I must have flashed my last ASUS board 20 times, and never a problem

the frustrating part, while they have a backup BIOS chip, you can only access it via the BIOS, but if you can't get into POST, you aren't going into BIOS

my last Asrock board, X99, had a mechancal switch to change over to the backup BIOS - you just turned everything off, moved the switch, and you were back in business. But they probably saved 3.5 cents eliminating that switch

the reports on the Asus board haven't been that good, but at least they've got a BIOS flashback button on the rear I/O stack

That gigabyte board does look good, and does have the backup BIOS switch.


Jan 14, 2017

Would the z390 be good with the 8086k?

Absolutely it would and it would get the very best out of the 8086K...And in the future, you can just slot the 9900K in....


May 23, 2018
I'm also on the fence about which z390 to buy...but let me play a bit of devils' advocate here just to try to tease out some facts.

Many of you have probably seen Buildzoid's XI Hero review where he talks about the "4-phase" vrm. Looks like at 200a, which is where a big "ambient" overclock would fall, the vrm is at 26w of heat output. You're hitting CPU temp/power limits WAY before your're hitting VRM issues (which as I understand can run at 110c or more 24/7 without batting an eye). (edit-I know that 26w doesn't = temperature, but 26w seems to fall in the range of other boards' vrm heat output)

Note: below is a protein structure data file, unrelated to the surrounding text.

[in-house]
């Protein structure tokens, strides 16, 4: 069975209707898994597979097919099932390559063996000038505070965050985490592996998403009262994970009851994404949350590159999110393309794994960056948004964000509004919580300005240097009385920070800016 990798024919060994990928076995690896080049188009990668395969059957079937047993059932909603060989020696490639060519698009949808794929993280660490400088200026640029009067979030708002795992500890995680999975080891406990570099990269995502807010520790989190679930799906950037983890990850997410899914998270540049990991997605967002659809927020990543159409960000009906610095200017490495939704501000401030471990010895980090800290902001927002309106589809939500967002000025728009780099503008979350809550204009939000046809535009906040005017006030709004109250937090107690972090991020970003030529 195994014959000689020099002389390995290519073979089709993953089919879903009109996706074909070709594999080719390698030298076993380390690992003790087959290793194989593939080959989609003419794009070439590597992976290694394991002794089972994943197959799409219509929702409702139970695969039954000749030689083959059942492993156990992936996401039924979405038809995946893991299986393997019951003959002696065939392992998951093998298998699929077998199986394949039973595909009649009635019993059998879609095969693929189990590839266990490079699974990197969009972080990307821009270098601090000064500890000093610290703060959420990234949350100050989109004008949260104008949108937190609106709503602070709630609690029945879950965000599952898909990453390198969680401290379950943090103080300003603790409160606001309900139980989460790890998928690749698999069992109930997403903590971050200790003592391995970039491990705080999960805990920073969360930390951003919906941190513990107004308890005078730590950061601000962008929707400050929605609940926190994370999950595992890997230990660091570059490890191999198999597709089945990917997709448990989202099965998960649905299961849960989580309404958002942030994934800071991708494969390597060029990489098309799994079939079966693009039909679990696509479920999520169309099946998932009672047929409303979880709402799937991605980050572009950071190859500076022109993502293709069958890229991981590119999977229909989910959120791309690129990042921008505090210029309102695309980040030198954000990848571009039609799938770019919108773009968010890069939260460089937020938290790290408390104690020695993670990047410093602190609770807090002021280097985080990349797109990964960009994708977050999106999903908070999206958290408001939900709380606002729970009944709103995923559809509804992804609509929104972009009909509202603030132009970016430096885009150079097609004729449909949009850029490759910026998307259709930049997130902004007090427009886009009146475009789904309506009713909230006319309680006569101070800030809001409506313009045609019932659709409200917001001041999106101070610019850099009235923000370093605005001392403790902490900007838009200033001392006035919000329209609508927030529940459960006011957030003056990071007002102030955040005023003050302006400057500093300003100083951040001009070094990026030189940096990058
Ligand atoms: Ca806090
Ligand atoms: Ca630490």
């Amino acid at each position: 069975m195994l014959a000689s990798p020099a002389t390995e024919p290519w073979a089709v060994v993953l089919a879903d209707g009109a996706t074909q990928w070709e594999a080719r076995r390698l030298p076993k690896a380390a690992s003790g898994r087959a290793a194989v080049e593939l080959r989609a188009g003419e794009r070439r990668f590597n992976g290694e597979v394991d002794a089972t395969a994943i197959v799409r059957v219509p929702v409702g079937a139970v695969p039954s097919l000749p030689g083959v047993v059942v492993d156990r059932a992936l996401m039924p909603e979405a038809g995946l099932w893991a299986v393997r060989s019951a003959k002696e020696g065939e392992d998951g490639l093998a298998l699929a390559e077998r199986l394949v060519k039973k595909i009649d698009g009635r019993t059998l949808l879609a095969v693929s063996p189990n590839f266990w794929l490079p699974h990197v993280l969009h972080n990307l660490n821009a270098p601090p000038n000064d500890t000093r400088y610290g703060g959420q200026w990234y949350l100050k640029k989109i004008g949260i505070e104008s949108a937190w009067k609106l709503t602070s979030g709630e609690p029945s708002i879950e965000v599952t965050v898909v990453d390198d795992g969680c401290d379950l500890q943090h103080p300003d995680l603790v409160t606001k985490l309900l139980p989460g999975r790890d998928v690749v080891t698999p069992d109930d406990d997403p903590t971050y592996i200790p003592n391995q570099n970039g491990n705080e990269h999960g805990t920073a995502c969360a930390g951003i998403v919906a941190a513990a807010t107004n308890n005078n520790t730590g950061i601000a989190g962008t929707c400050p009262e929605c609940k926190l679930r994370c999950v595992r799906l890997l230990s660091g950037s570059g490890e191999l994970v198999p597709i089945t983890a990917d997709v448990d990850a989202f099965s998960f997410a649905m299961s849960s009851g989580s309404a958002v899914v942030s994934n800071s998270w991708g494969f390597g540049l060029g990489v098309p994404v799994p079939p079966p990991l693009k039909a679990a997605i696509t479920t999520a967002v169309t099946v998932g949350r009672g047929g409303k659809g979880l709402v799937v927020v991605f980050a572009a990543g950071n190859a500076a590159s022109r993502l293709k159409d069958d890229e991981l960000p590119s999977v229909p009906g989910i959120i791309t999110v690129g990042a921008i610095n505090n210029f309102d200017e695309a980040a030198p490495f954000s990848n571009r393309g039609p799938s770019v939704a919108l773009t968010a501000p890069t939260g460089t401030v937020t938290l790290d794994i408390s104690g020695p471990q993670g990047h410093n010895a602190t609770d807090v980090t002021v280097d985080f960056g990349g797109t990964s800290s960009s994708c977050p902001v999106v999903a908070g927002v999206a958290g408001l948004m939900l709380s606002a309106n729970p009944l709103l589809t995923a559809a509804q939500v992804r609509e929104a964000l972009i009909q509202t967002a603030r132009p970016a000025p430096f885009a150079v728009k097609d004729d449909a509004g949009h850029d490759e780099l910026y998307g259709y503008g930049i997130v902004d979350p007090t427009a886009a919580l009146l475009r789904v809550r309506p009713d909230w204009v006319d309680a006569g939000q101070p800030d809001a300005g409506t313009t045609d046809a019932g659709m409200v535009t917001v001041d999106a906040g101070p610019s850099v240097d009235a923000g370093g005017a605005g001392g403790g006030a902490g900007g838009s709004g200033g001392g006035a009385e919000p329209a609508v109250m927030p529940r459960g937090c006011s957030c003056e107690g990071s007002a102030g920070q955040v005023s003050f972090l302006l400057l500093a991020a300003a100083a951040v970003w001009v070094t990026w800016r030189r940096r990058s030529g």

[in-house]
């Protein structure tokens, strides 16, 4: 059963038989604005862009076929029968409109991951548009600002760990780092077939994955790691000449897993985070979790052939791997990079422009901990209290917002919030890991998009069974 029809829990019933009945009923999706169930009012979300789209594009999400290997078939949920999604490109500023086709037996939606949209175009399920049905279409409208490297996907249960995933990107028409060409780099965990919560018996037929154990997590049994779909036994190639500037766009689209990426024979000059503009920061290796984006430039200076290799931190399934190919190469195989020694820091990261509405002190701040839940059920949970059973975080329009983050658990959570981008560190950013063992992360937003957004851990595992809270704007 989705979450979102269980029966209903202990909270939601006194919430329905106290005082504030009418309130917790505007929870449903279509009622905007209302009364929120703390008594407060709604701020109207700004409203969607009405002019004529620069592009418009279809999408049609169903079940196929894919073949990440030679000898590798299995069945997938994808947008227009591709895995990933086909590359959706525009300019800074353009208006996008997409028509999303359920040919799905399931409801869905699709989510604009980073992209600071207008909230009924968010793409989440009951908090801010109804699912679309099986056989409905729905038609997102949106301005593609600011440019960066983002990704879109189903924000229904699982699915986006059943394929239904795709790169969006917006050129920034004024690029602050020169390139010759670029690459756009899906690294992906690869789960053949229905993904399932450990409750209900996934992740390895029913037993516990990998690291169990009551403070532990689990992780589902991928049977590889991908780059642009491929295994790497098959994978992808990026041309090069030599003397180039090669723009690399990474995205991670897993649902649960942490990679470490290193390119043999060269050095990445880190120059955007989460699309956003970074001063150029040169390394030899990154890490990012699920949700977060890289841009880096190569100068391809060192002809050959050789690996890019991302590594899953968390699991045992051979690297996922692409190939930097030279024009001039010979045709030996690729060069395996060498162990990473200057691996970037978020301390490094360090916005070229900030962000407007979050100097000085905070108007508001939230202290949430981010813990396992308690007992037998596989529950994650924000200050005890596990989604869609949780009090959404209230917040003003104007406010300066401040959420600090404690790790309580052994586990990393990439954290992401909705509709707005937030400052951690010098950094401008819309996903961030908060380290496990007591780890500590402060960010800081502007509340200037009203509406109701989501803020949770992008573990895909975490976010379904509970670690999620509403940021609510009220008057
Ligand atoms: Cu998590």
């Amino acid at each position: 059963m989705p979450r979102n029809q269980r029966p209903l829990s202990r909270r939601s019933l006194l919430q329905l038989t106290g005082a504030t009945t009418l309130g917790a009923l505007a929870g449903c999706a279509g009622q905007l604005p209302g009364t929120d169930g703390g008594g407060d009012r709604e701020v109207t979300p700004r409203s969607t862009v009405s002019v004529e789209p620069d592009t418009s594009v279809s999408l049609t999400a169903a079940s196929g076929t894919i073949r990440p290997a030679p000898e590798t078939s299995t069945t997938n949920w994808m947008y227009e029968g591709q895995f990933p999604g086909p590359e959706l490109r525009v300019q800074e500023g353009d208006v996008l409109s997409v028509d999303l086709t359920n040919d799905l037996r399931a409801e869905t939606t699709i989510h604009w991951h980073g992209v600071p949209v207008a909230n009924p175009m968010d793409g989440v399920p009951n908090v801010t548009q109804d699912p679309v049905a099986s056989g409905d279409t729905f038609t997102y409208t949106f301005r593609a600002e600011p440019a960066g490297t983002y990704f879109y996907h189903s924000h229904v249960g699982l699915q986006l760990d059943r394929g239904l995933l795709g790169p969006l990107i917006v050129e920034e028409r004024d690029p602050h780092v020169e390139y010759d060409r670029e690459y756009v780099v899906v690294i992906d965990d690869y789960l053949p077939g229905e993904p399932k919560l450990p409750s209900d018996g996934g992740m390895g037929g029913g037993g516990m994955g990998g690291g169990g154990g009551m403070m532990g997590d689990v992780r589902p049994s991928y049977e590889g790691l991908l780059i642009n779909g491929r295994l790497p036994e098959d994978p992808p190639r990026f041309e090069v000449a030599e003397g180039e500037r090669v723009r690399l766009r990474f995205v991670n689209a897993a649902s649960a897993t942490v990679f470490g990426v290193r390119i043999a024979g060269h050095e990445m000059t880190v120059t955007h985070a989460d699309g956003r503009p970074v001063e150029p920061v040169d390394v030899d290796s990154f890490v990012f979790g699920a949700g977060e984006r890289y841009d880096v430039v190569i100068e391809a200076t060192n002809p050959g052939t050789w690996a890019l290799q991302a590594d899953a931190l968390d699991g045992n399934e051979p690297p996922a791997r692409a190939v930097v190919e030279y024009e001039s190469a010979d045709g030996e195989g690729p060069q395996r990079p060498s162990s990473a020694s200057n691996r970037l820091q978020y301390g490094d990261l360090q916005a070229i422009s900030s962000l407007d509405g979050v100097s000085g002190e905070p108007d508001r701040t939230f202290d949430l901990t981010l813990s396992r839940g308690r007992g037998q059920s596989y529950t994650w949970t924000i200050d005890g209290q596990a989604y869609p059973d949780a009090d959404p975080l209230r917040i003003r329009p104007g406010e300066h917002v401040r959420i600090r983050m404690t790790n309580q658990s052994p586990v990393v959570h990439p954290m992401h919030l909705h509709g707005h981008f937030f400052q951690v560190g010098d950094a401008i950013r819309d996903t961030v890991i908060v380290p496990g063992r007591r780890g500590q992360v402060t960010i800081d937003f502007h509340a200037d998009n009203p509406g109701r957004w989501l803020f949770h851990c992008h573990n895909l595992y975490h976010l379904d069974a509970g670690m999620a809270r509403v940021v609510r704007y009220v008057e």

Based on what reviews/comparisons are out there, the Hero XI is usually near the top of every category, including overclocking. So if it's at the top range of these metrics...why are folks saying the VRM is "bad"?

I'm not an electrical engineer...and neither are most of the folks complaining about the VRM. They just hear "more vrm = good", without knowing why that is, or other methods that the career engineers at ASUS may have used to implement what they thought was a good VRM. ASUS design achieves what it sets out to do...to be at or near the top of the range in most categories. I don't care frankly if it's a one phase vrm if it gives me good results.

Again, I'm just trying to form an opinion...tell me where I'm wrong or missing something.

The Original Ralph

well, i ordered the Gigabytes AORUS Master Z390 board while the Asrock Taichi Z390 was winging it's way home.

Just on a visual inspection, the GB AORUS Master shows, to me, higher quality in the execution - i'm not electronics literate enough to criticize it, but i am retired from a lifetme of making metal chips. Especially the VRM heat sink impressed me while Asrock seemed to simply be using the mass of the aluminum block for a heat sink with minimal machined cuts to vent the heat off.

THe backup BIOS mechancial switches work a littler different than they did on the earlier Asrock X99 mobo, two switches, one "on/off" switch for each (the main and the backup BIOS). But interesting, you can operate with both on, so basically a DUAL BIOS mode - i suspect it drops into the AMI plan where the second BIOS automatically kicks in in the event of any failure in the primary BIOS.

The graphics on the Taichi, up close in person, frankly look a little tacky or tackily executed - kind of a simplistic gear / sprocket design silkscreened onto the metal plates covering the chipset.

I'll be able to give a better impression of the GB board when my CPU arrives - the other one is heading back to the UK under RMA